“Did you hear about Mary from down the street?”
“No, what about her?
“She’s been in rehab for the last month and now they say she may never be
able to live in her old house ever again.”
“Why, what happened?”
“She slipped and fell on an old rug and broke her hip.”
“Oh, my, I have a few of those old rugs in my house too.”
Falls at home are a major reason for quality of life change in our ever-maturing population. This conversation is a little too late for Mary, but maybe not for her neighbors who are now aware of Mary’s misfortune. Falls in general are responsible for a variety of injuries from fractured wrists and ribs, to more severe shoulder, ankle and hip fractures. For many people, half the battle is simply accepting they are at risk to fall. Beyond that, are they willing to improve safety at home and what help will they need to make their homes safer? Finally, can they change “fall-risk” habits in order to reduce their chance of accidently falling? As Ben Franklin once said, “An ounce of prevention is worth a pound of cure.” So what can we do to prevent these falls in our own homes or in the homes of friends and family?
Conversations are important.
Many people see their parents getting older; they have a little bit of hope and denial that nothing bad can happen. When it does there is plenty of guilt to go around. Others fear that an “intervention” may over-step the bounds of a child-parent relationship, or may result in depriving their parents of their independence. For any adult, it is very hard to admit that they need help. That’s why it’s crucial to start a conversation about home safety and lend a helping hand when it comes to fall-proofing their home.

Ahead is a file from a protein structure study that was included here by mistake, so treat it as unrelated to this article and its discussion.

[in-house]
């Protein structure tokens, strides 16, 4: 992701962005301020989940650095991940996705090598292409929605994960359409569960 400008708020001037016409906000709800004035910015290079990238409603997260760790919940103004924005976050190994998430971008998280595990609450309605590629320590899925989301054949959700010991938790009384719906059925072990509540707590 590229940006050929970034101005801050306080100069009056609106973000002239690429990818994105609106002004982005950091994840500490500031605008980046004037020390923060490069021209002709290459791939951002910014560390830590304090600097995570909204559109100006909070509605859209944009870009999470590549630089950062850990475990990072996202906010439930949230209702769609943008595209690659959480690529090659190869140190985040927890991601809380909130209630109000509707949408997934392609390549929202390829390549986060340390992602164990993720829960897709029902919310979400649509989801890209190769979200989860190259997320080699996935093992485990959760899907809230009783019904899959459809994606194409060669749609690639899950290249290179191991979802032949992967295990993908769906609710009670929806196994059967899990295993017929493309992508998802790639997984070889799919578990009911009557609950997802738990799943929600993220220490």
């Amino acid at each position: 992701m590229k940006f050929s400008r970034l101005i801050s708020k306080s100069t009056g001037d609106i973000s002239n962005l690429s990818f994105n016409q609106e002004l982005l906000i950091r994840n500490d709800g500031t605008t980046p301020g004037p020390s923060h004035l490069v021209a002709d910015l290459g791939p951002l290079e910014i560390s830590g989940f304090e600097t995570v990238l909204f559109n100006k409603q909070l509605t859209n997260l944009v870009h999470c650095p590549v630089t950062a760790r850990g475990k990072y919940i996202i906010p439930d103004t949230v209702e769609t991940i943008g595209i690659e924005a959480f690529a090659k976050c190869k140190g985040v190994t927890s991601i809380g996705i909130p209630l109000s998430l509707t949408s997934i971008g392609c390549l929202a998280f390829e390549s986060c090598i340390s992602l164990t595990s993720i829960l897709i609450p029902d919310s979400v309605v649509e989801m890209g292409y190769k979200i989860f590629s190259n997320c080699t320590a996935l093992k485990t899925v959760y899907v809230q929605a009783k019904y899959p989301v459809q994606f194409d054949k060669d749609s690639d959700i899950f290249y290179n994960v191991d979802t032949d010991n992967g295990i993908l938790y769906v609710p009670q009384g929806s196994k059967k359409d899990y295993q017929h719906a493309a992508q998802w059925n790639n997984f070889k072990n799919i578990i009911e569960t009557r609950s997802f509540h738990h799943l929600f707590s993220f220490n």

Where do we start?
Start with a home safety check.
- Do the floor rugs slip and fold underfoot?
- Are the stairs well lit?
- Are the steps slippery?
- Are the edges loose or broken?
- Are the railings in good repair?
- Are they stable enough to support the person’s body weight?
- Does the bathtub or shower have safety bars?
- Non-slip surfaces?
- Are the sidewalks around the home in good repair?
- Are ladders and hoses properly stored away?
- Can the loved one see well with or without glasses?
- Can the home lights be updated to brighter LED’s and save energy too?
- Are their glasses up to date?
- Do they have cataracts that need treatment and cannot see the floor?
Then build an event plan
- What happens if you call home and the person you know is home but does not answer?
- Who lives nearby?
- Does a neighbor have the key?
- Do you have the contact information for the nearest neighbor/friend?
- Do you have a current list of mom or dad’s medications, primary physician or cardiologist if they have one?
- Do you have a routine time of day that you “check in” if they are housebound?
Just a little thought and a good conversation can save lives. So, if you have an aging parent, grandparent, family member or friend, start talking. Everyone will feel better with a safer home.